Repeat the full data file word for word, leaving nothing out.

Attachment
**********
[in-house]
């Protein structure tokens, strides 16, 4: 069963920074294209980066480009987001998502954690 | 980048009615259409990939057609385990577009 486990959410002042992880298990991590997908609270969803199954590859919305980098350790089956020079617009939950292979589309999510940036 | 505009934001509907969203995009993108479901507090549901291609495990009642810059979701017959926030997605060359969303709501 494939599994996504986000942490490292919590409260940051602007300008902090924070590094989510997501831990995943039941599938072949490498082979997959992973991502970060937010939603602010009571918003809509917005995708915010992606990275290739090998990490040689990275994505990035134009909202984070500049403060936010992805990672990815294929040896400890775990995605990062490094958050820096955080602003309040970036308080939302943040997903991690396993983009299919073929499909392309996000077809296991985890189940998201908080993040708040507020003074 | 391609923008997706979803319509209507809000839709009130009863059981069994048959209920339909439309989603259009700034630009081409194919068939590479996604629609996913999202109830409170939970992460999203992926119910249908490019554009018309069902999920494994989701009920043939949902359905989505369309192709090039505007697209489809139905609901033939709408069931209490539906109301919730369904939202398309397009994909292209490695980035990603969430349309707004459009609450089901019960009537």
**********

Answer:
[in-house]
């Protein structure tokens, strides 16, 4: 069963920074294209980066480009987001998502954690 | 980048009615259409990939057609385990577009 486990959410002042992880298990991590997908609270969803199954590859919305980098350790089956020079617009939950292979589309999510940036 | 505009934001509907969203995009993108479901507090549901291609495990009642810059979701017959926030997605060359969303709501 494939599994996504986000942490490292919590409260940051602007300008902090924070590094989510997501831990995943039941599938072949490498082979997959992973991502970060937010939603602010009571918003809509917005995708915010992606990275290739090998990490040689990275994505990035134009909202984070500049403060936010992805990672990815294929040896400890775990995605990062490094958050820096955080602003309040970036308080939302943040997903991690396993983009299919073929499909392309996000077809296991985890189940998201908080993040708040507020003074 | 391609923008997706979803319509209507809000839709009130009863059981069994048959209920339909439309989603259009700034630009081409194919068939590479996604629609996913999202109830409170939970992460999203992926119910249908490019554009018309069902999920494994989701009920043939949902359905989505369309192709090039505007697209489809139905609901033939709408069931209490539906109301919730369904939202398309397009994909292209490695980035990603969430349309707004459009609450089901019960009537």